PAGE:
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Same Day Construction Fatalities Highlight Concerns

15 April 2014 | Updated 01 January 1970
The death this Monday of a Lithuanian worker on a refurbishment site in Grosvenor Square, central London, follows a report the day before in The Observer, claiming that with increased building activity, accidents are bound to rise around the country, due to poor training and reduced surveillance by the Health & Safety Executive.

The victim was 33-year-old Dainius Rupsys who was working on a site in Mayfair that was being converted into luxury flats in a £250 million conversion of a former US Navy headquarters opposite the US Embassy (pictured), which itself is due to close and move to near the Battersea Power Station redevelopment.

McGee, the contractors on the job said: "Dainius was a popular and valued member of the team and will be missed by us all. He was a father of two. Our thoughts are with his whole family at this very difficult time."

According to eyewitnesses, the man was working on a lower floor when a mini-digger fell through the second floor of the gutted building, killing him instantly. He was pronounced dead at the scene. An HSE spokesman said a thorough investigation would take place but stated: “We are not yet sure if the man died from a crush or a fall. There will be a thorough investigation for as long as it takes.”

McGee said the accident happened when a slab gave way and fell down to the next level along with the machinery being used to break through it.

McGee’s statement added: "It would be irresponsible to comment further until a full investigation has been completed by the Health and Safety Executive. Work has been suspended while this is ongoing. We will of course provide our full support and co-operation to the investigating authorities."

The six-storey building had been bought by an Abu Dhabi company and a developer from a consortium led by the restaurateur, Richard Caring.

14 firefighters and officers from Soho fire station attended the incident along with staff from the London Ambulance Service.


Another construction death

In an unrelated accident on the same day, a man plunged to his death after he fell from a ladder while working on a roof of a house on Hospital Bridge Road in Twickenham. The man suffered from a number of serious injuries and was pronounced dead at the scene by paramedics from the London Ambulance Service.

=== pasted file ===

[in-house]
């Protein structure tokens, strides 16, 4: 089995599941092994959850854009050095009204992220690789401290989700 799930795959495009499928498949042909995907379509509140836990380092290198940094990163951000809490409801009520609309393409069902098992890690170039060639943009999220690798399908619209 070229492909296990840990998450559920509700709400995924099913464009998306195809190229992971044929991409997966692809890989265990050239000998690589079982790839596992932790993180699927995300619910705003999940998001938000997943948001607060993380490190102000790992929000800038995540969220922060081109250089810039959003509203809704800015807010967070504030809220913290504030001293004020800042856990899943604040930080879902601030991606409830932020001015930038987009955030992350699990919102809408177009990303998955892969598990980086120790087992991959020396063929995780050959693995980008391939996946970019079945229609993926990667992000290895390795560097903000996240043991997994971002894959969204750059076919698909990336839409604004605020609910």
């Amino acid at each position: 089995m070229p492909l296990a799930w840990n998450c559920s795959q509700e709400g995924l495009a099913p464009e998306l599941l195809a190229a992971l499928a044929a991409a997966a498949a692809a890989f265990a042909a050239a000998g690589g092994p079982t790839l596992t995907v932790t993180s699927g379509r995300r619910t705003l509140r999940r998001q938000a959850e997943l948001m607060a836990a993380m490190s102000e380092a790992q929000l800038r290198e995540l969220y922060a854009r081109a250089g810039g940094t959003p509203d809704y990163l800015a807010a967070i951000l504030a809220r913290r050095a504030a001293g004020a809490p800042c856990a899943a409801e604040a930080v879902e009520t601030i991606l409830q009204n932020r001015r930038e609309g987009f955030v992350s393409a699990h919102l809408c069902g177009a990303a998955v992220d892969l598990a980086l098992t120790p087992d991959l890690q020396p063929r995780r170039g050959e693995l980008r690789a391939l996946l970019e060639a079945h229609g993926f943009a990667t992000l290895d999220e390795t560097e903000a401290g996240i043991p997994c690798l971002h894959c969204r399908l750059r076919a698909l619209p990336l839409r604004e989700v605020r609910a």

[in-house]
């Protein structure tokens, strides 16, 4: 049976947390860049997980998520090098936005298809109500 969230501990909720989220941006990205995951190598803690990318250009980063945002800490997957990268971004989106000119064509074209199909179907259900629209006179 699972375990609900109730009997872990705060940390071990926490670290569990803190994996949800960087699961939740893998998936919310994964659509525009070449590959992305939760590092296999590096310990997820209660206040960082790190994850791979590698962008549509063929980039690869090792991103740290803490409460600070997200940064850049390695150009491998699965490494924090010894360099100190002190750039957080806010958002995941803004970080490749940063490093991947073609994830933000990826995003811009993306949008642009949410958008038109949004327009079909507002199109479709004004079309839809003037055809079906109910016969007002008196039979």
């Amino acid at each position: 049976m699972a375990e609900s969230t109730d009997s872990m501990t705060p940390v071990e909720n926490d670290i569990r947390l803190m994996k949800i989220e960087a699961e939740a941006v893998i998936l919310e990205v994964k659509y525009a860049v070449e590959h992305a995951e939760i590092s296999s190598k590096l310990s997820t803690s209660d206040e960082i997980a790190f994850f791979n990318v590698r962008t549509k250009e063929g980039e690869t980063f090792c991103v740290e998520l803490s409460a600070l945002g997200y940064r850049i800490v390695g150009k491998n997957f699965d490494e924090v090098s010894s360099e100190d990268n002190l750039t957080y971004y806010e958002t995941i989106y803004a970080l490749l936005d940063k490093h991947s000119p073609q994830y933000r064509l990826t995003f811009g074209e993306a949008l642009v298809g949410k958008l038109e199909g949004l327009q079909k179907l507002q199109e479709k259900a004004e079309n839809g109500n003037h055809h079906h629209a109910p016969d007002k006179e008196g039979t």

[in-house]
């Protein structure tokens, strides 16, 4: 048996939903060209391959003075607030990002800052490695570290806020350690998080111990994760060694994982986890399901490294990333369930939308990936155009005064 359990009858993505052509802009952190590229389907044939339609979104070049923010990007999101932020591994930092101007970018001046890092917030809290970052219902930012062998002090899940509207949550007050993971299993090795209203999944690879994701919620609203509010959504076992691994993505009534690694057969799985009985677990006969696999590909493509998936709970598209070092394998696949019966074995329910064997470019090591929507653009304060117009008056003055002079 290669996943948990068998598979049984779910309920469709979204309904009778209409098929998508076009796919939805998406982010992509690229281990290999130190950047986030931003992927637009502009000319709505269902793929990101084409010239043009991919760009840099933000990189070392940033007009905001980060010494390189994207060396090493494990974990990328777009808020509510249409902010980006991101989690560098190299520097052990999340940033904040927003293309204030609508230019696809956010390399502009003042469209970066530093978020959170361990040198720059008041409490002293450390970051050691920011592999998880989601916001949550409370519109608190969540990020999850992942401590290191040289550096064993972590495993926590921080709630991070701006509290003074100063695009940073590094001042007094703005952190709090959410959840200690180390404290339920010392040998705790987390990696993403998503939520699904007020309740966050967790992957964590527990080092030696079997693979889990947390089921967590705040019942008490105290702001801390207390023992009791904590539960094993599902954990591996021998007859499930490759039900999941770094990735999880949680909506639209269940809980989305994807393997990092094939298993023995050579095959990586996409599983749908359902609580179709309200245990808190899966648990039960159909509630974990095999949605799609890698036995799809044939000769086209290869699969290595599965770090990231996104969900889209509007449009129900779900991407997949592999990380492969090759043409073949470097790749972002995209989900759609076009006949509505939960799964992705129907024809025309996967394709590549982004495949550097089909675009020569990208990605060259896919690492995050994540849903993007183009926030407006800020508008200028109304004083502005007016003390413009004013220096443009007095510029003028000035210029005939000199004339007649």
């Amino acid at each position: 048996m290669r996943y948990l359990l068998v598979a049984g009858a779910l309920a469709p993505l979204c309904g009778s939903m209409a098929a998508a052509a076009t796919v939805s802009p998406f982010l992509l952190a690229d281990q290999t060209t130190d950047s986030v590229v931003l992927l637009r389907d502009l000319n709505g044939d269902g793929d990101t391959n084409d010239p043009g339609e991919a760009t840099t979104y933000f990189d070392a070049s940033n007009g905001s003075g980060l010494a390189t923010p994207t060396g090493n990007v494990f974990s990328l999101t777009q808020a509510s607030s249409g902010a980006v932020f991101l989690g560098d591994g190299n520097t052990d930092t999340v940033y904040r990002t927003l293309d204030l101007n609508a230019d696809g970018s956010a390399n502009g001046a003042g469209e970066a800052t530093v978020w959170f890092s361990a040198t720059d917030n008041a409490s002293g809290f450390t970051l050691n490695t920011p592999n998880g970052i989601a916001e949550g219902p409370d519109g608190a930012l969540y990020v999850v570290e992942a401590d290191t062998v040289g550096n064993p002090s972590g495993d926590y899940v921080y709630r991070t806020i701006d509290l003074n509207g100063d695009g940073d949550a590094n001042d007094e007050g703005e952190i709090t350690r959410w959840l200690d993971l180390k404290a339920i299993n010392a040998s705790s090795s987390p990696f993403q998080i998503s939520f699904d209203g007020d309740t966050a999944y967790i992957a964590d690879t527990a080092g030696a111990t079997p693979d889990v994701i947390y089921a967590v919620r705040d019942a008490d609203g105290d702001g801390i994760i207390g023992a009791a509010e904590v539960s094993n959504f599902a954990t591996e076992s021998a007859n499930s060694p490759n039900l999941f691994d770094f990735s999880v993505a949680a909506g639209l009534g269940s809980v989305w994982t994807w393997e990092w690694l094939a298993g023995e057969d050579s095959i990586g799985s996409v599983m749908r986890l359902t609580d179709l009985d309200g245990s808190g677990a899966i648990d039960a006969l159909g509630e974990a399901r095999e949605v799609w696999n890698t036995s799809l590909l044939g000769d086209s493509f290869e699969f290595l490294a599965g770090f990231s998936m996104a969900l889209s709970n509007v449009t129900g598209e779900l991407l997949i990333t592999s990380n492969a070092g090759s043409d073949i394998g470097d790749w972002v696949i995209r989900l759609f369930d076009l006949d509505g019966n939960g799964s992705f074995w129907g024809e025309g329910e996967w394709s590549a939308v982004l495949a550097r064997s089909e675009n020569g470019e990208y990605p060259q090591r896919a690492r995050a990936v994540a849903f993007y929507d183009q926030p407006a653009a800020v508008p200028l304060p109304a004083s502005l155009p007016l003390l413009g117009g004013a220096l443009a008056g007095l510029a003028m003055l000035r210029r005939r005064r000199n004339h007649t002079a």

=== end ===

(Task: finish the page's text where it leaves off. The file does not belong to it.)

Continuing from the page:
Last Sunday’s Observer had pointed out that the UK construction industry was sitting on a ‘ticking timebomb’, with inexperienced workers recruited to work on London's major building sites at a time when safety standards were ‘being run down’.

The allegation has been made by a former government adviser on the sector, Baroness Donaghy, who wrote a report, One DeathToo Many, for the last Labour government. She has argued that there is a ‘severe risk’ of a rise in deaths and serious injuries as building activity picks up during the recovery.


Doubling of accidents

Since 2001, 760 workers have died in industrial accidents on UK building sites. It is argued in the article that the number of site-related deaths in London, where growth in construction is strongest, has doubled recently.

Donaghy told The Observer: “If there is an upturn, as is obviously happening in London, there is a danger that skills have been lost during the recession and people who are insufficiently skilled will be taken on. And that's when the deaths and accidents will start taking place.” This, she believes, coupled with cuts in the HSE’s budget of 35% and fewer inspections, could have serious consequences.

All of this has been denied by Heather Bryant, chief inspector for construction at the HSE, who said it was adequately resourced and that construction was one of its priority areas.

When TWinFM visited the HSE site, no comment had been posted about allegations by The Observer or the construction worker’s death.

Article written by Mike Gannon | Published 15 April 2014


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